The Arctic Ocean may be the world’s smallest and most shallow, but this by no means negates the region’s geostrategic significance.
Over the years, global climate change severely and observably impacted the environment, resulting in rapidly melting glaciers, ice covers on rivers and lakes breaking up much earlier than anticipated, and unprecedented levels of animal migration, as increasing numbers are displaced from their natural habitats. According to the Intergovernmental Panel on Climate Change (IPCC), the global temperature could increase from 2.5 to 10 degrees Fahrenheit over the next century.
The effects of climate change are more visible than ever before in the Arctic. The Arctic sea ice extent for October 2018 averaged 6.06 million square kilometers (approximately 2.34 million square miles), the third-lowest level recorded in October from 1979 to 2018. To put this in perspective, the sea ice extent was 2.29 million square kilometers (1.42 million square miles) below the 1981 to 2010 average, and 170,000 square kilometers (105,633 square miles) greater than the record low observed for October 2012. As global temperatures rise, the natural resources within the Arctic region are increasingly easier to access, prompting greater frustration from environmentalists.
The melting of the Arctic sea ice has coincided with the discovery of energy deposits as well as the development of the technology needed to access those resources. These developments have caused the members of the Arctic Council—states with territorial claims in the Arctic—to pay increased levels of attention to the region.
The Arctic Council is made up of Canada, Finland, Denmark (Greenland), Iceland, Norway, Russia, Sweden, and the United States (Alaska). Of these, Canada and Russia hold the most territory (Russia controls the most Arctic territory of any Arctic state). Being a party to the United Nations Convention on the Law of the Sea (UNCLOS), which states that a country’s Exclusive Economic Zone extends 200 nautical miles offshore, Russian claims cover approximately 40 percent of the Arctic.
The Arctic plays host to substantial natural resources. A 2008 report released by the United States Geological Survey (USGS) estimated that the Arctic holds around 1,670 trillion cubic feet of natural gas, 44 billion barrels of liquid natural gas, and 90 billion barrels of oil—the vast majority of these being offshore. As more territory becomes accessible, excess reserves of gold, zinc, nickel, and iron already found in part of the Arctic may be discovered. From the connectivity perspective, the two major sea routes that permit ships to pass through the Arctic run along the Russian and Canadian coasts, i.e., the Northern Sea Route and the Northwest Passage.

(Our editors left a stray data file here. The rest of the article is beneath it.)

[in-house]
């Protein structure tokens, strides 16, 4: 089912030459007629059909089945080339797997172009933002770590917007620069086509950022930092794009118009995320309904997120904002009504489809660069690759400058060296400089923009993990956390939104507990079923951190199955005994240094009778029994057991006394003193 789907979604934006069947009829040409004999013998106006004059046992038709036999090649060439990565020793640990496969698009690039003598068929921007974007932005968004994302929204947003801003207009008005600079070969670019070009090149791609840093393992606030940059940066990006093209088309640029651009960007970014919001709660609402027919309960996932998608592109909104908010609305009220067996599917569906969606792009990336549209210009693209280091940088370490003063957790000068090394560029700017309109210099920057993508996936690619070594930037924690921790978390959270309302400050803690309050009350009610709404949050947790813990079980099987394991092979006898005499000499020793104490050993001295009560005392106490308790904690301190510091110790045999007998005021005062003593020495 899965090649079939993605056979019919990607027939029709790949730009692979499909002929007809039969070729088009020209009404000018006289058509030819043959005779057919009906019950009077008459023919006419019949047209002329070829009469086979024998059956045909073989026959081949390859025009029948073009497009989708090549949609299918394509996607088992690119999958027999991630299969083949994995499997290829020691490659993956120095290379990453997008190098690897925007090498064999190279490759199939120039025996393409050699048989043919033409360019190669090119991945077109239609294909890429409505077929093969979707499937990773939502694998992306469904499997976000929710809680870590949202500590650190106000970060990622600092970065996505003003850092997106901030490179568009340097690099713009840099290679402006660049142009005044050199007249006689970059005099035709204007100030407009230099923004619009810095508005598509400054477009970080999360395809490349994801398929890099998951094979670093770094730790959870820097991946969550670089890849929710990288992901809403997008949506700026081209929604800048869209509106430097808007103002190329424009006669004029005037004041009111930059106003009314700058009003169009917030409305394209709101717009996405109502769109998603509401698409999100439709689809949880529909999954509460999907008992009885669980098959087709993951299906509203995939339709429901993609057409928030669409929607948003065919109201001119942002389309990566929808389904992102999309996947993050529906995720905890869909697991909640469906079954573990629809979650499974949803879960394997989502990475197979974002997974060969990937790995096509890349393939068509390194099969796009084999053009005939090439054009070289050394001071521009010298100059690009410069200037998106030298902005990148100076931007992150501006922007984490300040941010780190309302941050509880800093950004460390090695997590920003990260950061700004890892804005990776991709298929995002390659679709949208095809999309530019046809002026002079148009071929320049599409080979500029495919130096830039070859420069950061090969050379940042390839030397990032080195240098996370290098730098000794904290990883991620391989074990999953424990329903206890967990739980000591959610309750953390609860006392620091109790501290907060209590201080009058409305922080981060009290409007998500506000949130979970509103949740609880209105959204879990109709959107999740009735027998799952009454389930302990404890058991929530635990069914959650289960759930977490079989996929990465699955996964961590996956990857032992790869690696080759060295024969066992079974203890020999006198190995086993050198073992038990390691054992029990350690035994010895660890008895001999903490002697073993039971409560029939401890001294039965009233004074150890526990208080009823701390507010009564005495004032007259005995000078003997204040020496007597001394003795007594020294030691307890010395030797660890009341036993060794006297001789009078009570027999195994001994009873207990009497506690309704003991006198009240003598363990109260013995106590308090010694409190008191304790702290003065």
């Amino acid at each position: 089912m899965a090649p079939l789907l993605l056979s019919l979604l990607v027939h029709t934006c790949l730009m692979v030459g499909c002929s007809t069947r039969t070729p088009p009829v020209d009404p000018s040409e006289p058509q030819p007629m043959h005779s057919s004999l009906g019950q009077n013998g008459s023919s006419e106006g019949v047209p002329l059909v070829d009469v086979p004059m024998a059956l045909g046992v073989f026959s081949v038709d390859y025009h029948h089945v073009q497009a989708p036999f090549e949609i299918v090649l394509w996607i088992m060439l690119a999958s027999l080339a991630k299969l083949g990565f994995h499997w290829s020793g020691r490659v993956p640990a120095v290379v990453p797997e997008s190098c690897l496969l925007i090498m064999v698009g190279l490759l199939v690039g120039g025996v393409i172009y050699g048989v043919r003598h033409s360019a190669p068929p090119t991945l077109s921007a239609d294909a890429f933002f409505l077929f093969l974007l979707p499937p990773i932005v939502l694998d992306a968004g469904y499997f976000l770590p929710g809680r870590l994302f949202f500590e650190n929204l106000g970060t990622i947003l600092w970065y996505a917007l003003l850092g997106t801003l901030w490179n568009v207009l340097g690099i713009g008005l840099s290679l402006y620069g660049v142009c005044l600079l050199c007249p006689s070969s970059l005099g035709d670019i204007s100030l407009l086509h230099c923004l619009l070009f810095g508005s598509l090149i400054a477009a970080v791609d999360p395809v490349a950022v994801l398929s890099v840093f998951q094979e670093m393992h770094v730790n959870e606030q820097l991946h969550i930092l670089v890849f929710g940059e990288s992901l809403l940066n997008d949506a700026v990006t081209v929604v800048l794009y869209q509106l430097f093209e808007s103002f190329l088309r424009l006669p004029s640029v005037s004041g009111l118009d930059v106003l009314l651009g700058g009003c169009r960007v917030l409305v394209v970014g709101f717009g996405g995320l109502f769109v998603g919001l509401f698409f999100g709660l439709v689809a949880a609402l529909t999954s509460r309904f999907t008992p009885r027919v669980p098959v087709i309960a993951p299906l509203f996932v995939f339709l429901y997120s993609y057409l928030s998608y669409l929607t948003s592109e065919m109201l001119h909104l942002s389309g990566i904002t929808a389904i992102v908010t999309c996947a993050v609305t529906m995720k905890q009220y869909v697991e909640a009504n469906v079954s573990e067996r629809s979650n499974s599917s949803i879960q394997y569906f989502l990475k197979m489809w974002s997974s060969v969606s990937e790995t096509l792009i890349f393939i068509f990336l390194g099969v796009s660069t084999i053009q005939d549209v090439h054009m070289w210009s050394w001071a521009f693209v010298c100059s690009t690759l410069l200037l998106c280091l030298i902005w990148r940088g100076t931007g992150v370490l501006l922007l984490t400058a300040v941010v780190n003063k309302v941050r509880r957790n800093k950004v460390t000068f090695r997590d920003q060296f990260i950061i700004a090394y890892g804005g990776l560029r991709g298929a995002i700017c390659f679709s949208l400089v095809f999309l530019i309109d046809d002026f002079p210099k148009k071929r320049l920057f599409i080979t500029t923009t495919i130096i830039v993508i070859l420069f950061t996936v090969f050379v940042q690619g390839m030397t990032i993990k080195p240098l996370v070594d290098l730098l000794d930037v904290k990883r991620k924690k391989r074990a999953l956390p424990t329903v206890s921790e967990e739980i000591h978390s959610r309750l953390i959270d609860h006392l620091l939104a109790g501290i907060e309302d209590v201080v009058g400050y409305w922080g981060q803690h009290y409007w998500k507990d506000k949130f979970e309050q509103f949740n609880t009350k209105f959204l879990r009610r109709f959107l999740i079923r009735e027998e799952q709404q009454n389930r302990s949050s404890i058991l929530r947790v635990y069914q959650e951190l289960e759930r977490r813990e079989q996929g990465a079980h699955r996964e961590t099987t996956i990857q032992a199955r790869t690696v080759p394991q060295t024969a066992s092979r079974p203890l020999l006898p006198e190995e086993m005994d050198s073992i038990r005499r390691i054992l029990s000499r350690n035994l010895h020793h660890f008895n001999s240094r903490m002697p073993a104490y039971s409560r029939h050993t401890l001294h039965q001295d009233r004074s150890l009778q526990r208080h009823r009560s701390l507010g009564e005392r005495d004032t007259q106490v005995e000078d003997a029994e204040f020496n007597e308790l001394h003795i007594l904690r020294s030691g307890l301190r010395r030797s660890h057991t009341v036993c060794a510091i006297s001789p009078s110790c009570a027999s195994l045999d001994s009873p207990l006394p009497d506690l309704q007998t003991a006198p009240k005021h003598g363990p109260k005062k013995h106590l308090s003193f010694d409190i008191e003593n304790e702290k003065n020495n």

The Northern Sea Route runs from the Barents Sea, near Russia’s border with Norway to the Bering Strait between Siberia and Alaska. The Northern Sea Route (NSR) would dramatically reduce the transit time for ships traveling from East Asia to Western Europe. On the other hand, the Northwest Passage connects the Atlantic and Pacific Oceans through the Canadian Arctic Archipelago.
Shipping lanes connecting Europe with East Asia currently run from the Mediterranean through the Suez Canal to the Red Sea, transiting the Malacca before reaching East Asia. The distance is roughly 21,000 kilometers (13,049 miles) and the typical transit time is around 48 days. The Northern Sea Route would cut the distance to 12,800 kilometers, reducing transit time by 10 to 15 days. According to a paper published by the CPB Netherlands Bureau for Economic Policy Analysis:
“The direct impact of the opening of the NSR is that international shipping (volume by distance) is reduced by 0.43%, but global trade volumes increase by 0.21%. The total percentage of world trade that will be rerouted through the Northern Sea Route will be around 5.5%.”